Six wins is all it takes to make a college football team bowl-eligible. In the days of the eleven-game schedule, six wins was a winning season. Just barely, but it counted. Now that college football has gone to a twelve-game season, a team can finish at .500 and still be eligible to play in the Rust-O-Leum Bowl in Tucumcari, New Mexico on December 12th. It might not sound like much, but for one glorious Tuesday, a 6-6 team has a chance to get off that balance beam, either soaring to 7-6, and a recruiting bonanza, or plummeting to a shameful 6-7. And the opportunity to retard the oxidation of ferrous metals is nothing to sneeze at, either.
But what of the proud coaches who must play the 6-6 waiting game? Mark Mangino has guided the Kansas Jayhawks to just such a record, making them bowl-eligible for the second time in as many years. The pride of that accomplishment is not lost on him, but the agony of being the ninth-best team in an eight-bid conference has taken some of the shine off of the team’s commitment to mediocrity.
I don’t know if the term is strange” Mangino said after taking several comforting bites from a turkey, stuffing, and cranberry sandwich. “We’d certainly like to play another game. We feel like we deserve the opportunity to play another game. But we don’t have control of the situation.”
The most difficult task for the coaching staff is keeping the edge on a team that doesn’t know if the season is over. “We’ve got to stay hungry” Mangino said. “That’s not going to be easy. But I told the guys to think about the pre-game buffet table we had at the Fort Worth Bowl last year. They had those awesome little crab puffs, some prime rib, even regional cuisine, like taquitos and sour cream. A 5-7 team hasn’t earned that. The buffet table is for closers!”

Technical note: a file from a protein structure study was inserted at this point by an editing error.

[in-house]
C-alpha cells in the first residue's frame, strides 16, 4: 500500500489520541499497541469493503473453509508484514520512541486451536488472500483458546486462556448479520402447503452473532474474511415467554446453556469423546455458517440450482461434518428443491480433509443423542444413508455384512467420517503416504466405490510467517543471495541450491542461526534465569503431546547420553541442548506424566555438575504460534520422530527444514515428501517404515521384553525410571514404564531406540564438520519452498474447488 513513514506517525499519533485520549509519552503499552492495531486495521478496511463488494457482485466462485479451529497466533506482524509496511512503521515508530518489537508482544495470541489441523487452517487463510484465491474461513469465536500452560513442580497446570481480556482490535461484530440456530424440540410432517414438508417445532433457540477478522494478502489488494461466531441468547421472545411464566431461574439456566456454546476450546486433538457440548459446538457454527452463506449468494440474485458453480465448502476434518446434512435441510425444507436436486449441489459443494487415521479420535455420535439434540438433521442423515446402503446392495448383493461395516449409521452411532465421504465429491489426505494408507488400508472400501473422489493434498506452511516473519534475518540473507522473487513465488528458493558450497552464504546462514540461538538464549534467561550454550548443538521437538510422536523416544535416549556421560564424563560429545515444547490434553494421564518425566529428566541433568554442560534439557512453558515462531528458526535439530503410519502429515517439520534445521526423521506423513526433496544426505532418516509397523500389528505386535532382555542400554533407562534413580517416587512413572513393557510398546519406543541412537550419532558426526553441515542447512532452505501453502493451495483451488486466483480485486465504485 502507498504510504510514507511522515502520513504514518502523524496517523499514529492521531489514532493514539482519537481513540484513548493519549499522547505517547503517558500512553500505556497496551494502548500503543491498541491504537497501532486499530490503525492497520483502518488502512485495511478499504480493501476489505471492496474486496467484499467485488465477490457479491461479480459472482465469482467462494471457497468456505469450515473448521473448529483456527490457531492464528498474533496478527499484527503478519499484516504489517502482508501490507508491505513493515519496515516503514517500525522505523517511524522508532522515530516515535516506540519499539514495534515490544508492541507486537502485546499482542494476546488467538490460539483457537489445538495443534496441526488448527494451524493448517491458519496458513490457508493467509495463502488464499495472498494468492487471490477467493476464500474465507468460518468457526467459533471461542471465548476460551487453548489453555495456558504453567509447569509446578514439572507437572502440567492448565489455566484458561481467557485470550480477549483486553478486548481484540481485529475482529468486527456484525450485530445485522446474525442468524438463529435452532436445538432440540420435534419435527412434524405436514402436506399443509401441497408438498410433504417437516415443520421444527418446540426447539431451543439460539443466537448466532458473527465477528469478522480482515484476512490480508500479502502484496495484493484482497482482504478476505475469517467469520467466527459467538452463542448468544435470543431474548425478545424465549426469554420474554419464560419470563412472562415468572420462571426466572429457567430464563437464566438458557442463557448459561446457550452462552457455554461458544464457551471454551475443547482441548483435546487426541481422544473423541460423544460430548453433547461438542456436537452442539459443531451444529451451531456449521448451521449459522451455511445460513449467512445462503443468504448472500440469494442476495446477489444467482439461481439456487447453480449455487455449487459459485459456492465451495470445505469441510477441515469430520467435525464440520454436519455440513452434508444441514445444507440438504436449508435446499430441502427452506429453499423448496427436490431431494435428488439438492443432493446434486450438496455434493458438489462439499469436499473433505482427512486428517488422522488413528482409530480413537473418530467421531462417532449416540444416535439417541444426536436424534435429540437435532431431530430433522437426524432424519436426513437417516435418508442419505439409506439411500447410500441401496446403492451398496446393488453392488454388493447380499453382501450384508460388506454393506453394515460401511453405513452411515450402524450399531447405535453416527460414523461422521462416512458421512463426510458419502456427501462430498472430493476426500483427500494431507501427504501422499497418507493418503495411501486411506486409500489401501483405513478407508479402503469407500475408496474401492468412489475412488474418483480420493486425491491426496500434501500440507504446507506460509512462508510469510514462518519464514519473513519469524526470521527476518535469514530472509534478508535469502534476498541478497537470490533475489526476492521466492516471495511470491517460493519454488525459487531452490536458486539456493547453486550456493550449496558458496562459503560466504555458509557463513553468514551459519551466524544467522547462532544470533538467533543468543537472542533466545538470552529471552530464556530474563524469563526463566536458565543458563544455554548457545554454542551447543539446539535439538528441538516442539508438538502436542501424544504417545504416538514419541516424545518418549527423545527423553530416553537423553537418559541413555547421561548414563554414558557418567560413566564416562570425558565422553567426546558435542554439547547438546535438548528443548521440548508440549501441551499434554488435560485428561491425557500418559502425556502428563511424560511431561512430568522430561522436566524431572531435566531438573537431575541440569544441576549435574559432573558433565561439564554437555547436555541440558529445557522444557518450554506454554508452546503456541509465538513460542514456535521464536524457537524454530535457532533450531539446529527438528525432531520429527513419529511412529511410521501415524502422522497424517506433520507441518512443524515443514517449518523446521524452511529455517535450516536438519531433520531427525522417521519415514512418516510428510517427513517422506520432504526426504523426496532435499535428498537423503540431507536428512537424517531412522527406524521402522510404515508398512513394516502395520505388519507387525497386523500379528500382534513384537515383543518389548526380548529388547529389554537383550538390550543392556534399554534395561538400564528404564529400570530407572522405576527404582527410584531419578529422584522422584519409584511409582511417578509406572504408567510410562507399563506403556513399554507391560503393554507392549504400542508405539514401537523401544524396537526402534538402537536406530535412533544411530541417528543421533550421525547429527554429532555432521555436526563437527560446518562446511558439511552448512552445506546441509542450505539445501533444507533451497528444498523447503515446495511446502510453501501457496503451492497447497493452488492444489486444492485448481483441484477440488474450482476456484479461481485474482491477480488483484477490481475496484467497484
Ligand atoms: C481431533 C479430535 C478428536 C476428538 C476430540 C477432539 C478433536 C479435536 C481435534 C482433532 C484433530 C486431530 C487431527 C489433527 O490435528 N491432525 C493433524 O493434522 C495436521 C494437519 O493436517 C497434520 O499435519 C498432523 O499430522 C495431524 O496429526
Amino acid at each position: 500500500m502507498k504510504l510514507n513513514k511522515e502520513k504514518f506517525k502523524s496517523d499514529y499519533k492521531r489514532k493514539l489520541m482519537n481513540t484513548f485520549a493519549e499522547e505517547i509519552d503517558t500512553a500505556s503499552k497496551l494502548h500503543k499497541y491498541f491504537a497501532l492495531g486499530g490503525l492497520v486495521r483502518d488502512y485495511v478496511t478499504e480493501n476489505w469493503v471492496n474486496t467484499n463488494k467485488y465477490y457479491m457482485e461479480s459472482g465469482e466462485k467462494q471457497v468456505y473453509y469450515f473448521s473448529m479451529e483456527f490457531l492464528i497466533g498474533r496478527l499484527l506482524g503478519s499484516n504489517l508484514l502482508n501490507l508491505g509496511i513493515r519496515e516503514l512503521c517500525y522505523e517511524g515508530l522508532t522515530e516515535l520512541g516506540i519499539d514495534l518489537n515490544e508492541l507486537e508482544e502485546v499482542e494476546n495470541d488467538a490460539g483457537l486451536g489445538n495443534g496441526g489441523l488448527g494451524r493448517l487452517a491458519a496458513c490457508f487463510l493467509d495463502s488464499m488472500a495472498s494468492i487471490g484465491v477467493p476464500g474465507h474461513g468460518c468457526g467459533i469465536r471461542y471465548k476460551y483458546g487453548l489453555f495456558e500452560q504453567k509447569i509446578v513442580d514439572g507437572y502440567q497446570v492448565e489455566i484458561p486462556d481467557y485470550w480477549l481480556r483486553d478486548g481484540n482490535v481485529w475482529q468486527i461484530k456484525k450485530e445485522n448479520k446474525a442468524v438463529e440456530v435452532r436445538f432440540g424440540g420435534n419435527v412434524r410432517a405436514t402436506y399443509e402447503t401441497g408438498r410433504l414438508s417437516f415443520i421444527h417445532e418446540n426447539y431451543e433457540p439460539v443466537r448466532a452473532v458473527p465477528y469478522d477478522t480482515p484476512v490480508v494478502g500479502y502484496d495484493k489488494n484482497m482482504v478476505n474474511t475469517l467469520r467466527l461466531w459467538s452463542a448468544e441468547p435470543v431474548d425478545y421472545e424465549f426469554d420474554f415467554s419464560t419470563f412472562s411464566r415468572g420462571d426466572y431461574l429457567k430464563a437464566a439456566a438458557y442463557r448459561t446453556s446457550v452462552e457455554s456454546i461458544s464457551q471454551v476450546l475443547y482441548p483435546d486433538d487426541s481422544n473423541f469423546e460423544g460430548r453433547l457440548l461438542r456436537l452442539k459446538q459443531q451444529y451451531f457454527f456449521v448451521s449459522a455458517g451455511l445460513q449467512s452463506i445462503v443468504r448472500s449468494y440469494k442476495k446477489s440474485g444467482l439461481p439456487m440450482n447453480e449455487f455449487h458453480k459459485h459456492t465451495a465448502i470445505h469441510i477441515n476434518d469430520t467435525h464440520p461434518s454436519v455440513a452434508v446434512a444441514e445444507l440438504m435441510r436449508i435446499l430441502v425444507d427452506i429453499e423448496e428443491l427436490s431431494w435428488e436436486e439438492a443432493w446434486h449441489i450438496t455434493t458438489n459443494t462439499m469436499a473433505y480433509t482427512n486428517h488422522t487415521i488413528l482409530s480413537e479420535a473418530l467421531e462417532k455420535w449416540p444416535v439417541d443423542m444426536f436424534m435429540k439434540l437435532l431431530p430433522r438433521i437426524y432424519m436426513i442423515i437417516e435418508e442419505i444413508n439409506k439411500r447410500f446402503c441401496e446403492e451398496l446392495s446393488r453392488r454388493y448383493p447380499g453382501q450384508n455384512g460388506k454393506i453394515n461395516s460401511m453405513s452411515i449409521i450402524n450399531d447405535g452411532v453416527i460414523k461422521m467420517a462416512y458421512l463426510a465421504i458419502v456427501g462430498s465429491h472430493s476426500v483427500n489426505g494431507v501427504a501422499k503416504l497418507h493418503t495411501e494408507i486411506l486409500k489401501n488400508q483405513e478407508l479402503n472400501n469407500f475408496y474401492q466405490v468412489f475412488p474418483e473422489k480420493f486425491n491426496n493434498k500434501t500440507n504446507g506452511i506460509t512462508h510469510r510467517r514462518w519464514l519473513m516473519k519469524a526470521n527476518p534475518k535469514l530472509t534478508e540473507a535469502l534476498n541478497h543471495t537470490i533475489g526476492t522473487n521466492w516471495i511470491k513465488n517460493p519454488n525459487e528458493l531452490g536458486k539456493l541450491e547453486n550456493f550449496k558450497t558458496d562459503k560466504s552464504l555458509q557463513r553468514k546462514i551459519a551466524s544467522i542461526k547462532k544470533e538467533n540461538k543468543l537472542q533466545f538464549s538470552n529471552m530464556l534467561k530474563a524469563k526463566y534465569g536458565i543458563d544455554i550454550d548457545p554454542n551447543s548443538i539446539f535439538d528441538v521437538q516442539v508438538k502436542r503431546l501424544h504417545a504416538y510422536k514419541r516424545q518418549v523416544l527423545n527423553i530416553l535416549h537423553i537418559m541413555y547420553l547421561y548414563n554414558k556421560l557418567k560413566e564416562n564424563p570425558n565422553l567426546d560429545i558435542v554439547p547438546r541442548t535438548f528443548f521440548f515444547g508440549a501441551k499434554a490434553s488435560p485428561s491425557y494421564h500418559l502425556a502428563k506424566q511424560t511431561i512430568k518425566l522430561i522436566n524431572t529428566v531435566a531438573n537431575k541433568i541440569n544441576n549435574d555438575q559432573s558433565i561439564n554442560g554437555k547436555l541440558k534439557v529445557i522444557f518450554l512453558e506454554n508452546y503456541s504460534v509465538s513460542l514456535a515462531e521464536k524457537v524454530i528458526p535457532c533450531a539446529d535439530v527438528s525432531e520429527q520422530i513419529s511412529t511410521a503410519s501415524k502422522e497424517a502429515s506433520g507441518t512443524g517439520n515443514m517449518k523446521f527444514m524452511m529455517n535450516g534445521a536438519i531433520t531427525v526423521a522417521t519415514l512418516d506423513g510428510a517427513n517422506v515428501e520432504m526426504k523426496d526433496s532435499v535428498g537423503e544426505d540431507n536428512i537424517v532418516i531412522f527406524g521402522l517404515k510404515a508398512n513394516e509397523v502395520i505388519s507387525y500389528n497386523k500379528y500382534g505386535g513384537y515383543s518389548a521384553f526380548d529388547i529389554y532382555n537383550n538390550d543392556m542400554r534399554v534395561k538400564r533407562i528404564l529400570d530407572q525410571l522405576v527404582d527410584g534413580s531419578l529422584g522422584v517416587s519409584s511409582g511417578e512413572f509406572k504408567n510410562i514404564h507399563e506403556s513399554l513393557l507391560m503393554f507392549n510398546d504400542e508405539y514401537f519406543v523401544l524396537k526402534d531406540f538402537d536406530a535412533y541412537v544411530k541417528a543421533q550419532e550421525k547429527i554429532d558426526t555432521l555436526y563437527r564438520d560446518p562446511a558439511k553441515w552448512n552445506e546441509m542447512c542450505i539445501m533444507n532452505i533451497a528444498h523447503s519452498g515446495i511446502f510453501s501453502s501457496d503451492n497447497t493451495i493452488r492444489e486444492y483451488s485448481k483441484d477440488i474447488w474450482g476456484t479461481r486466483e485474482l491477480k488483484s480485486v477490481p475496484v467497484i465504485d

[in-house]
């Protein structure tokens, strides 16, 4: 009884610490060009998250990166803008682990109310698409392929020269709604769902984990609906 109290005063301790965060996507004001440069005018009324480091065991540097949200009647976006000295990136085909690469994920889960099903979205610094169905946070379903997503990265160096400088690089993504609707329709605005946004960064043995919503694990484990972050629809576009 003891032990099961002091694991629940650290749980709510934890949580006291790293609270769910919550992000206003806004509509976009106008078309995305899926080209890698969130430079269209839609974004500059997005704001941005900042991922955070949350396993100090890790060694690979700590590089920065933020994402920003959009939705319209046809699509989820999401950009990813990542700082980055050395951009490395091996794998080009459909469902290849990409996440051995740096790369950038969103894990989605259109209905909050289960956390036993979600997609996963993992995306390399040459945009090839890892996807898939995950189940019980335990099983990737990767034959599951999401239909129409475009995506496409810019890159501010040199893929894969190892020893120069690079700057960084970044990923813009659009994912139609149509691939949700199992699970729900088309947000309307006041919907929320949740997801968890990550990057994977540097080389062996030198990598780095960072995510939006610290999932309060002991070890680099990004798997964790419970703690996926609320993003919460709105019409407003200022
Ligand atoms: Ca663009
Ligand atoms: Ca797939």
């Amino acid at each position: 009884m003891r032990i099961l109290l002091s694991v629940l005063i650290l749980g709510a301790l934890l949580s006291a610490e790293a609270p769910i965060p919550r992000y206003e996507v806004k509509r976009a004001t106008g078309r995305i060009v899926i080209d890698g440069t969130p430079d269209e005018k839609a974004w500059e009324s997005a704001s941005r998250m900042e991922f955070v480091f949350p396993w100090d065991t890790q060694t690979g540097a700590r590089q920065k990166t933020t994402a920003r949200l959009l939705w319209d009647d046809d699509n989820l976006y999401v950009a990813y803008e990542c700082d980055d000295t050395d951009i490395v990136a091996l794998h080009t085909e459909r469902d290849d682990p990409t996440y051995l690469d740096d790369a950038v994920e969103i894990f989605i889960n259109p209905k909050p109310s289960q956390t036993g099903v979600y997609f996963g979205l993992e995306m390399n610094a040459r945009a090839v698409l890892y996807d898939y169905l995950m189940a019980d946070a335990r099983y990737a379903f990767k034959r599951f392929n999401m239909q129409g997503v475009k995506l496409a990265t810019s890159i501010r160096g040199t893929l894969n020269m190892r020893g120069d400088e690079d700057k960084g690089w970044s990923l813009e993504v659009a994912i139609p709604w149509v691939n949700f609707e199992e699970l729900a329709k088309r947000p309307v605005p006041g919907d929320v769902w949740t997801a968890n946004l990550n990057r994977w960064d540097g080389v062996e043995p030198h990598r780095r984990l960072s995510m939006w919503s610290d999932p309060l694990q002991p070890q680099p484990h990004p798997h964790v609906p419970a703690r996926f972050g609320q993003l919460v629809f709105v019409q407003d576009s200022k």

Ironically, the Jayhawks’ inability to close might be exactly what keeps them home this year. The Jayhawks lost in overtime at Toledo and failed to hold a fourth-quarter lead in an extra-period loss to Nebraska. Dropping games to hapless Baylor in Waco and fellow fence-sitters Oklahoma State at home didn’t help matters.
Mangino rejects the notion that Jayhawk fans might enjoy a holiday season spent licking wounds and regrouping instead of watching the KU secondary get deep-fried by the likes of Kent State. He paused to reflectively suck a spot of gravy from his sweater before replying. “There’s a lot of pressure to win in the Big 12. It’s not an easy task. You look these kids in the eye and tell them fourth place in the North Division is nothing memorable… you tell them, because I can’t do it”.
KU basketball coach Bill Self scoffed at Mangino’s sensitivity to criticism. “He’s got it bad? My kids just knocked the defending national champs out of the #1 spot and I’m still getting flaming bags of dog poop on my lawn for losing to Bucknell two years ago. If Man-gina needs to alleviate stress, maybe he should spend some of his $1.5 mil a year on a gym membership. Boo-hoo, I beat Northwestern State, I deserve a bowl game! Give me a break!”.
Whether a coach with a 25-35 career record and a 1-1 record in lower-tier bowl games should be rewarded with a multi-year contract is a question for another day. For now, the only question the Jayhawk seniors have is “Will we ever play football again?”. And if the only question their coach has is “Will they ever open a Carl’s Jr. in Lawrence?”, who are we to judge?